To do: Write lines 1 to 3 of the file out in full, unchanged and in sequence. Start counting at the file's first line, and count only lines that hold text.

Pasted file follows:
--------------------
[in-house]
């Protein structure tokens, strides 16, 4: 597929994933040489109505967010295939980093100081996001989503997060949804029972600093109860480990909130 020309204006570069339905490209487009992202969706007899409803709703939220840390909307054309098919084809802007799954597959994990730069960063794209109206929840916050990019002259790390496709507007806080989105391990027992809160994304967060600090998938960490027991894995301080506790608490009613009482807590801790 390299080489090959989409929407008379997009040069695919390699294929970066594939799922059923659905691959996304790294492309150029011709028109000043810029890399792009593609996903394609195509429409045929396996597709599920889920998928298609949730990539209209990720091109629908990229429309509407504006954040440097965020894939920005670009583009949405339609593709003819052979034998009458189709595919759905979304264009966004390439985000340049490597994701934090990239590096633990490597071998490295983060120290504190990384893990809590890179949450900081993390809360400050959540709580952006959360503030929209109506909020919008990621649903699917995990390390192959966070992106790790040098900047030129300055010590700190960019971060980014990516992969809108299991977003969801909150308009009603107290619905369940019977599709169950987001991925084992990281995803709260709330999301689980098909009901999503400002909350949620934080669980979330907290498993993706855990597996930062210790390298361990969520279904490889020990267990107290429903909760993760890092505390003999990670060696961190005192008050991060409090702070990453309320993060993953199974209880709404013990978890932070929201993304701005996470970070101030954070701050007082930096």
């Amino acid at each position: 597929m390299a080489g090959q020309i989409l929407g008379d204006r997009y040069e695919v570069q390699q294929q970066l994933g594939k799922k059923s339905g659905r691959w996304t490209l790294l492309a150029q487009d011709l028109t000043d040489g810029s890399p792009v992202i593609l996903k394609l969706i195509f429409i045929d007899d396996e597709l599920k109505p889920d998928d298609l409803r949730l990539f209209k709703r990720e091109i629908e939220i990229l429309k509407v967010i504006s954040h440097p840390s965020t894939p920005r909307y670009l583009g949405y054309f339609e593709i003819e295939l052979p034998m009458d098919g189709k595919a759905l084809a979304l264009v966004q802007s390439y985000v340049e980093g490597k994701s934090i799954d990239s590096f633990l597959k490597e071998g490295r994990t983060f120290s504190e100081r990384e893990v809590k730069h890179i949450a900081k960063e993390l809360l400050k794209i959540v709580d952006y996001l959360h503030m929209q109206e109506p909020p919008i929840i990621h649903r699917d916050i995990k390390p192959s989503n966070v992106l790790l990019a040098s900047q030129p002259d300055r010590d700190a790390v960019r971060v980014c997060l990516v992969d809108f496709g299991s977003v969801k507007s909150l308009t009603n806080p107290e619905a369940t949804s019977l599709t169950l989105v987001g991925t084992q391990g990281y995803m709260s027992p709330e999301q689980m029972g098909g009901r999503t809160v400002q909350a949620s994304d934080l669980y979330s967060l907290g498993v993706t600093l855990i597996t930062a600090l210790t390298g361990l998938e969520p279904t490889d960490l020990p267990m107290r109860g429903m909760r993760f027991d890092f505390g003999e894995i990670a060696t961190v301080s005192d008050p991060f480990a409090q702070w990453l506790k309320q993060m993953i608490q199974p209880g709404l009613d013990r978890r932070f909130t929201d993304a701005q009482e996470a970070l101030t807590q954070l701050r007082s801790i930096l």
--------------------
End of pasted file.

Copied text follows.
[in-house]
């Protein structure tokens, strides 16, 4: 597929994933040489109505967010295939980093100081996001989503997060949804029972600093109860480990909130 020309204006570069339905490209487009992202969706007899409803709703939220840390909307054309098919084809802007799954597959994990730069960063794209109206929840916050990019002259790390496709507007806080989105391990027992809160994304967060600090998938960490027991894995301080506790608490009613009482807590801790 390299080489090959989409929407008379997009040069695919390699294929970066594939799922059923659905691959996304790294492309150029011709028109000043810029890399792009593609996903394609195509429409045929396996597709599920889920998928298609949730990539209209990720091109629908990229429309509407504006954040440097965020894939920005670009583009949405339609593709003819052979034998009458189709595919759905979304264009966004390439985000340049490597994701934090990239590096633990490597071998490295983060120290504190990384893990809590890179949450900081993390809360400050959540709580952006959360503030929209109506909020919008990621649903699917995990390390192959966070992106790790040098900047030129300055010590700190960019971060980014990516992969809108299991977003969801909150308009009603107290619905369940019977599709169950987001991925084992990281995803709260709330999301689980098909009901999503400002909350949620934080669980979330907290498993993706855990597996930062210790390298361990969520279904490889020990267990107290429903909760993760890092505390003999990670060696961190005192008050991060409090702070990453309320993060993953199974209880709404013990978890932070929201993304701005996470970070101030954070701050007082930096």
């Amino acid at each position: 597929m390299a080489g090959q020309i989409l929407g008379d204006r997009y040069e695919v570069q390699q294929q970066l994933g594939k799922k059923s339905g659905r691959w996304t490209l790294l492309a150029q487009d011709l028109t000043d040489g810029s890399p792009v992202i593609l996903k394609l969706i195509f429409i045929d007899d396996e597709l599920k109505p889920d998928d298609l409803r949730l990539f209209k709703r990720e091109i629908e939220i990229l429309k509407v967010i504006s954040h440097p840390s965020t894939p920005r909307y670009l583009g949405y054309f339609e593709i003819e295939l052979p034998m009458d098919g189709k595919a759905l084809a979304l264009v966004q802007s390439y985000v340049e980093g490597k994701s934090i799954d990239s590096f633990l597959k490597e071998g490295r994990t983060f120290s504190e100081r990384e893990v809590k730069h890179i949450a900081k960063e993390l809360l400050k794209i959540v709580d952006y996001l959360h503030m929209q109206e109506p909020p919008i929840i990621h649903r699917d916050i995990k390390p192959s989503n966070v992106l790790l990019a040098s900047q030129p002259d300055r010590d700190a790390v960019r971060v980014c997060l990516v992969d809108f496709g299991s977003v969801k507007s909150l308009t009603n806080p107290e619905a369940t949804s019977l599709t169950l989105v987001g991925t084992q391990g990281y995803m709260s027992p709330e999301q689980m029972g098909g009901r999503t809160v400002q909350a949620s994304d934080l669980y979330s967060l907290g498993v993706t600093l855990i597996t930062a600090l210790t390298g361990l998938e969520p279904t490889d960490l020990p267990m107290r109860g429903m909760r993760f027991d890092f505390g003999e894995i990670a060696t961190v301080s005192d008050p991060f480990a409090q702070w990453l506790k309320q993060m993953i608490q199974p209880g709404l009613d013990r978890r932070f909130t929201d993304a701005q009482e996470a970070l101030t807590q954070l701050r007082s801790i930096l």